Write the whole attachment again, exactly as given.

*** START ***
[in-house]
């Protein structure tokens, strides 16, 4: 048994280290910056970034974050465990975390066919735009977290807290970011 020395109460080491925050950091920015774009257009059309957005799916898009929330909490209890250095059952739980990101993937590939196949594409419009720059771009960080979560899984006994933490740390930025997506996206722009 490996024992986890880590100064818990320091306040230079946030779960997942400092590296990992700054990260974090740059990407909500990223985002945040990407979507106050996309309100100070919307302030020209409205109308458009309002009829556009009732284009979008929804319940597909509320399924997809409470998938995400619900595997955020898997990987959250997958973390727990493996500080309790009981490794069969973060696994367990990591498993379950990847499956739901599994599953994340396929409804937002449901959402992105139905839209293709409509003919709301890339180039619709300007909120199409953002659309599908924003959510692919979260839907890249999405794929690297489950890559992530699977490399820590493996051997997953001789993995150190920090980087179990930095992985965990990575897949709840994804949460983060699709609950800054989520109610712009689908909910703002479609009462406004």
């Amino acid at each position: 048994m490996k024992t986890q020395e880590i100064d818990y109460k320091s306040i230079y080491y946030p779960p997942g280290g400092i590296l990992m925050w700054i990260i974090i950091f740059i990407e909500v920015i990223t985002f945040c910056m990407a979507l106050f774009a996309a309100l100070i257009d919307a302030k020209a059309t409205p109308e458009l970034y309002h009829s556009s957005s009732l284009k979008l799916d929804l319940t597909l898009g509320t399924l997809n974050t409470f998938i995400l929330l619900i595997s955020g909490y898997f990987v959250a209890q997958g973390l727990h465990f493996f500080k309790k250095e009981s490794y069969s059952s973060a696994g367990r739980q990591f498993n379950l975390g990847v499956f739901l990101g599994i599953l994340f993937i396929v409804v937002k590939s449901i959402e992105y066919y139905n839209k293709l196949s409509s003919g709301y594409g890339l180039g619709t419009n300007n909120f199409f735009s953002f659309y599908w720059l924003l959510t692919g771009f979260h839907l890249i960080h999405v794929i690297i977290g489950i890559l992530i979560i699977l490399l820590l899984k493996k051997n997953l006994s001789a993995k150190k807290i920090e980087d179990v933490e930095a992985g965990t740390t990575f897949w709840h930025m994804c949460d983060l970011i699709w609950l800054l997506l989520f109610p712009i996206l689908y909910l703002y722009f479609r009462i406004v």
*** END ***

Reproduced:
[in-house]
């Protein structure tokens, strides 16, 4: 048994280290910056970034974050465990975390066919735009977290807290970011 020395109460080491925050950091920015774009257009059309957005799916898009929330909490209890250095059952739980990101993937590939196949594409419009720059771009960080979560899984006994933490740390930025997506996206722009 490996024992986890880590100064818990320091306040230079946030779960997942400092590296990992700054990260974090740059990407909500990223985002945040990407979507106050996309309100100070919307302030020209409205109308458009309002009829556009009732284009979008929804319940597909509320399924997809409470998938995400619900595997955020898997990987959250997958973390727990493996500080309790009981490794069969973060696994367990990591498993379950990847499956739901599994599953994340396929409804937002449901959402992105139905839209293709409509003919709301890339180039619709300007909120199409953002659309599908924003959510692919979260839907890249999405794929690297489950890559992530699977490399820590493996051997997953001789993995150190920090980087179990930095992985965990990575897949709840994804949460983060699709609950800054989520109610712009689908909910703002479609009462406004």
């Amino acid at each position: 048994m490996k024992t986890q020395e880590i100064d818990y109460k320091s306040i230079y080491y946030p779960p997942g280290g400092i590296l990992m925050w700054i990260i974090i950091f740059i990407e909500v920015i990223t985002f945040c910056m990407a979507l106050f774009a996309a309100l100070i257009d919307a302030k020209a059309t409205p109308e458009l970034y309002h009829s556009s957005s009732l284009k979008l799916d929804l319940t597909l898009g509320t399924l997809n974050t409470f998938i995400l929330l619900i595997s955020g909490y898997f990987v959250a209890q997958g973390l727990h465990f493996f500080k309790k250095e009981s490794y069969s059952s973060a696994g367990r739980q990591f498993n379950l975390g990847v499956f739901l990101g599994i599953l994340f993937i396929v409804v937002k590939s449901i959402e992105y066919y139905n839209k293709l196949s409509s003919g709301y594409g890339l180039g619709t419009n300007n909120f199409f735009s953002f659309y599908w720059l924003l959510t692919g771009f979260h839907l890249i960080h999405v794929i690297i977290g489950i890559l992530i979560i699977l490399l820590l899984k493996k051997n997953l006994s001789a993995k150190k807290i920090e980087d179990v933490e930095a992985g965990t740390t990575f897949w709840h930025m994804c949460d983060l970011i699709w609950l800054l997506l989520f109610p712009i996206l689908y909910l703002y722009f479609r009462i406004v």